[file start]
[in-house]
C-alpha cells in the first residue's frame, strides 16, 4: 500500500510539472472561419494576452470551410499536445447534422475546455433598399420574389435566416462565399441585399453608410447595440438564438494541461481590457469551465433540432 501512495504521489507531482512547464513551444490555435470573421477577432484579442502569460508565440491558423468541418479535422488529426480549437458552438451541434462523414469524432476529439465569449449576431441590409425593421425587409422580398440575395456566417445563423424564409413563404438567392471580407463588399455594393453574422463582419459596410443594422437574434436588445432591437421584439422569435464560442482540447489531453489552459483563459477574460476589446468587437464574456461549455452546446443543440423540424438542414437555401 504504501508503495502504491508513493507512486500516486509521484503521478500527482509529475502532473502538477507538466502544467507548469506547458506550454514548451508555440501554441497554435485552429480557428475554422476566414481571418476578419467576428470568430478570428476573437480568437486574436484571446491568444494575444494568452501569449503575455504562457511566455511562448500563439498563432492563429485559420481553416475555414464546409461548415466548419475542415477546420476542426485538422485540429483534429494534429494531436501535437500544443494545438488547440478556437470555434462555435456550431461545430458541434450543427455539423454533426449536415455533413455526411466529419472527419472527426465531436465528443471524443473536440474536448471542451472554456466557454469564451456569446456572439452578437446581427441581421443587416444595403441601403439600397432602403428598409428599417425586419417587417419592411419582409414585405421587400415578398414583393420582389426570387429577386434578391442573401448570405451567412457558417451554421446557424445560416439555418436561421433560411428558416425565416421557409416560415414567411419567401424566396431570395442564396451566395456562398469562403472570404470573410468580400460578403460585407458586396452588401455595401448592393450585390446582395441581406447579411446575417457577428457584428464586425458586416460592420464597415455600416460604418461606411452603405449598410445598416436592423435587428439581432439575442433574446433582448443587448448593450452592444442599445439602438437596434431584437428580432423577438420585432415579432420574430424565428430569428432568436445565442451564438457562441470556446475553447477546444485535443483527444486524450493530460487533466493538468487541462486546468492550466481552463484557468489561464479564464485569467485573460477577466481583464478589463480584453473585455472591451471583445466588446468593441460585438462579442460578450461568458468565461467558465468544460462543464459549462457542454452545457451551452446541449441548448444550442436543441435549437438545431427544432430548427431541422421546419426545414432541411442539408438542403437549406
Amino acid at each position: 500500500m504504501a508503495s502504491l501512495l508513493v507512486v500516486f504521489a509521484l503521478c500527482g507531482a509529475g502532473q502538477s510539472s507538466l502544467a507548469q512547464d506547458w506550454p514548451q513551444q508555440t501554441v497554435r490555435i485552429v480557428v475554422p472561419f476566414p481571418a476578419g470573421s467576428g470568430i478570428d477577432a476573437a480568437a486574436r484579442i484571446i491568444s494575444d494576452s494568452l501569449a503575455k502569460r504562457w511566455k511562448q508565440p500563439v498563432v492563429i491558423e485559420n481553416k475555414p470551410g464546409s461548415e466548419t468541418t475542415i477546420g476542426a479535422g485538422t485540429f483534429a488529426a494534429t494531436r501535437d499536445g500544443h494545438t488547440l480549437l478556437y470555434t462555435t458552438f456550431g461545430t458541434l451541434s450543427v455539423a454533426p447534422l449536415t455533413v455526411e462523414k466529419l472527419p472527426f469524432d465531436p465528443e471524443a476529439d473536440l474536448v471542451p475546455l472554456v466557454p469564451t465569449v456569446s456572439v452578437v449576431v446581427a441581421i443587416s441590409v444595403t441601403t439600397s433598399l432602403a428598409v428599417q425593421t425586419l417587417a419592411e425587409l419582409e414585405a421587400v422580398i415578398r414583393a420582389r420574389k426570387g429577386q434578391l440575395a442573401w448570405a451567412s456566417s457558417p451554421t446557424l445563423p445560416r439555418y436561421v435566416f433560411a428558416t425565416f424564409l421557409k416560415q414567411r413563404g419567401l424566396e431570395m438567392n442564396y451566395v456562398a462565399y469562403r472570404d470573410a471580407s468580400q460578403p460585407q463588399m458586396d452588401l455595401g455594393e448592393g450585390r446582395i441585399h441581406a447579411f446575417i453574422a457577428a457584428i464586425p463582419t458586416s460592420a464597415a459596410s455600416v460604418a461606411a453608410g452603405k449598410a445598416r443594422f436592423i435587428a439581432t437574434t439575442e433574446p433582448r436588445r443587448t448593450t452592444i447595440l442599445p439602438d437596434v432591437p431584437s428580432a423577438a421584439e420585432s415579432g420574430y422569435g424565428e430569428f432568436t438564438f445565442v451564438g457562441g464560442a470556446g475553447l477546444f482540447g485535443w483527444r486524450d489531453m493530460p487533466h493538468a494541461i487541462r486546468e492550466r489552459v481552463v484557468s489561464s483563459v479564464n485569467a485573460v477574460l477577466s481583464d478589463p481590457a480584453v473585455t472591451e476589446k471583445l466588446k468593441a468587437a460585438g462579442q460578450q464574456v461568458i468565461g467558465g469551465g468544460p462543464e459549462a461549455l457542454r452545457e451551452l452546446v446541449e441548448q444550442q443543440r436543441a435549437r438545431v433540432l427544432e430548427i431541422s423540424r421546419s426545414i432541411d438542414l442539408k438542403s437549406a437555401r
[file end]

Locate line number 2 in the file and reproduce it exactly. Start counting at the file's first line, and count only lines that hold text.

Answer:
C-alpha cells in the first residue's frame, strides 16, 4: 500500500510539472472561419494576452470551410499536445447534422475546455433598399420574389435566416462565399441585399453608410447595440438564438494541461481590457469551465433540432 501512495504521489507531482512547464513551444490555435470573421477577432484579442502569460508565440491558423468541418479535422488529426480549437458552438451541434462523414469524432476529439465569449449576431441590409425593421425587409422580398440575395456566417445563423424564409413563404438567392471580407463588399455594393453574422463582419459596410443594422437574434436588445432591437421584439422569435464560442482540447489531453489552459483563459477574460476589446468587437464574456461549455452546446443543440423540424438542414437555401 504504501508503495502504491508513493507512486500516486509521484503521478500527482509529475502532473502538477507538466502544467507548469506547458506550454514548451508555440501554441497554435485552429480557428475554422476566414481571418476578419467576428470568430478570428476573437480568437486574436484571446491568444494575444494568452501569449503575455504562457511566455511562448500563439498563432492563429485559420481553416475555414464546409461548415466548419475542415477546420476542426485538422485540429483534429494534429494531436501535437500544443494545438488547440478556437470555434462555435456550431461545430458541434450543427455539423454533426449536415455533413455526411466529419472527419472527426465531436465528443471524443473536440474536448471542451472554456466557454469564451456569446456572439452578437446581427441581421443587416444595403441601403439600397432602403428598409428599417425586419417587417419592411419582409414585405421587400415578398414583393420582389426570387429577386434578391442573401448570405451567412457558417451554421446557424445560416439555418436561421433560411428558416425565416421557409416560415414567411419567401424566396431570395442564396451566395456562398469562403472570404470573410468580400460578403460585407458586396452588401455595401448592393450585390446582395441581406447579411446575417457577428457584428464586425458586416460592420464597415455600416460604418461606411452603405449598410445598416436592423435587428439581432439575442433574446433582448443587448448593450452592444442599445439602438437596434431584437428580432423577438420585432415579432420574430424565428430569428432568436445565442451564438457562441470556446475553447477546444485535443483527444486524450493530460487533466493538468487541462486546468492550466481552463484557468489561464479564464485569467485573460477577466481583464478589463480584453473585455472591451471583445466588446468593441460585438462579442460578450461568458468565461467558465468544460462543464459549462457542454452545457451551452446541449441548448444550442436543441435549437438545431427544432430548427431541422421546419426545414432541411442539408438542403437549406